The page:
A broken bridge is seen behind an overturned vehicle and a partially submerged bus in Hitoyoshi, Kumamoto Prefecture, on Wednesday. Photo: REUTERS/Kim Kyung-Hoon
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870,000 urged to evacuate after torrential rain lashes southwestern and central Japan

17 Comments

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17 Comments
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Evacuate and go where exactly?

8 ( +8 / -0 )

That's a massive number of people especially with evacuation centers only taking 50% with the social distancing need.

5 ( +7 / -2 )

Very sad to see. Hope the people there can recover quickly. Been to Kumamoto, really nice place and very kind people.

6 ( +7 / -1 )

Same as what hamburger and zichi said, where would you possibly expect that many people to bug out to? If evacuation centers of neighboring prefectures that aren't hit by strong rains and flooding are available, why not encourage them to drive up there? This may sound like an understatement but the climate has been really unfriendly lately. There's also flooding in China and in my home country's southern islands.

5 ( +5 / -0 )

Maybe El Niño is causing all these torrential rains.

4 ( +5 / -1 )

I question why the infrastructure in Kyushu is not more robust.

Flooding repeats again and again in Kyushu.

Kanto cities have huge drains to allow water to escape urban areas.

Kansai’s cities are protected by high tides by massive concrete walls.

The central government has failed and is failing Kyushu...

5 ( +11 / -6 )

Flooding repeats again and again in Kyushu.

I often wonder what the city planners' thought processes are when approving applications to build (beside rivers and mountains)...

4 ( +6 / -2 )

@meiyou

it is caused by global warming heating the oceans up higher than normal so the the normal el-Nino becomes not normal causing radical weather patterns.

expect super typhoons and hurricanes this season.

-1 ( +4 / -5 )

Should've urged before all the flooding and deaths...

1 ( +1 / -0 )

Yeah, great, and go WHERE?

We in Florida are faced with the same delima whenever it's the rainy / typhoon / hurricane season...nowhere to go.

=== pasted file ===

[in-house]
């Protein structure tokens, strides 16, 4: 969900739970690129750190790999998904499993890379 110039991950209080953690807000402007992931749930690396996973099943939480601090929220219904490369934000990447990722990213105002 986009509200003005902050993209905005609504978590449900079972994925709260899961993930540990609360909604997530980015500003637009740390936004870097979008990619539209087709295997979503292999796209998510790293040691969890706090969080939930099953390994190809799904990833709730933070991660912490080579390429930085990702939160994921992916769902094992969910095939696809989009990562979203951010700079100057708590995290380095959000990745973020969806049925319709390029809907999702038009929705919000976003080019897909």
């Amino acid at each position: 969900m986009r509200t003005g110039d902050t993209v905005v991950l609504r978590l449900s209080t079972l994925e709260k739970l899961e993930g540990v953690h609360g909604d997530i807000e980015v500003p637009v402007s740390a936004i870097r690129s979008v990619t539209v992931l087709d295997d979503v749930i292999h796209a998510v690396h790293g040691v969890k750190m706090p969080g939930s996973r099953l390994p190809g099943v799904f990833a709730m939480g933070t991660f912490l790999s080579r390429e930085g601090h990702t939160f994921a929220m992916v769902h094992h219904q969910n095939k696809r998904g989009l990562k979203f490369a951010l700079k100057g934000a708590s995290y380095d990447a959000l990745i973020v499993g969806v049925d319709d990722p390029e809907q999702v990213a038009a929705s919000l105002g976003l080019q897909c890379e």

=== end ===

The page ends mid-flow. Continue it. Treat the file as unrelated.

At least we don't build houses on obvious Flood Plain...it's ILLEGAL here.

-1 ( +1 / -2 )

I am staying at a city in Tohoku for my mother who is at a nursing home. The home is located about 100 meters from a river running through the city. There is a river bank which is not very high. In the wake of floods and landslides happened in Kyushu, I became a little worried about the location of the home. I contacted a city hall and they said the home is located at a place included in "hazard map." The home was built about five years ago while hazard map was first instated several decades ago. I asked the city official, why the home was built despite the area was designated as a dangerous place in the hazard map? He said the "hazard map" is to awaken the cautiousness of people living in the area but the city does not have power to prohibit building houses there.

4 ( +5 / -1 )

I took a Geography of Japan course at university almost 20 years ago, but I can vividly remember my prof talking about how Japan's levees were doomed to fail because of the buildup of sediment over time and the absence of seasonal floods. Basically, the rivers are getting higher and higher every year in many parts of Japan because the sediment is not being spread out over a wider area. Even in the last ten years, I've noticed the Tonegawa running higher on average.

2 ( +2 / -0 )

Yikes vanity you're not in a safe place. Don't know how a city can have no power then it's not a city. Next up will be insurance paid but not available because it was in the hazard zone. Consider your cautiousness awakened

0 ( +0 / -0 )

Welcome to global warming, humanity's greed is the cause of all this.

1 ( +2 / -1 )

Global Warming....lol. Yeah, that’s what did this

-2 ( +0 / -2 )

What a mess! this is going to take some time to clear up, and the cost to industry, the landscape, small business's, the local economy, and this is on top on the C19 virus lock down. And I suppose the insurance companies will wriggle out of paying if they can.

0 ( +0 / -0 )

@AgentX

I often wonder what the city planners' thought processes are when approving applications to build (beside rivers and mountains)...

Obviously you have a very vague idea about Japan's topography. The reason why they build beside rivers and mountains is very simple: lack of other space (land). Seventy percent of territory of Japan are mountains. While in Tohoku or Hokkaido there are quite a lot of flat land, to the south of Tokyo such land is premium. They build whereever they can squeeze in.

0 ( +0 / -0 )

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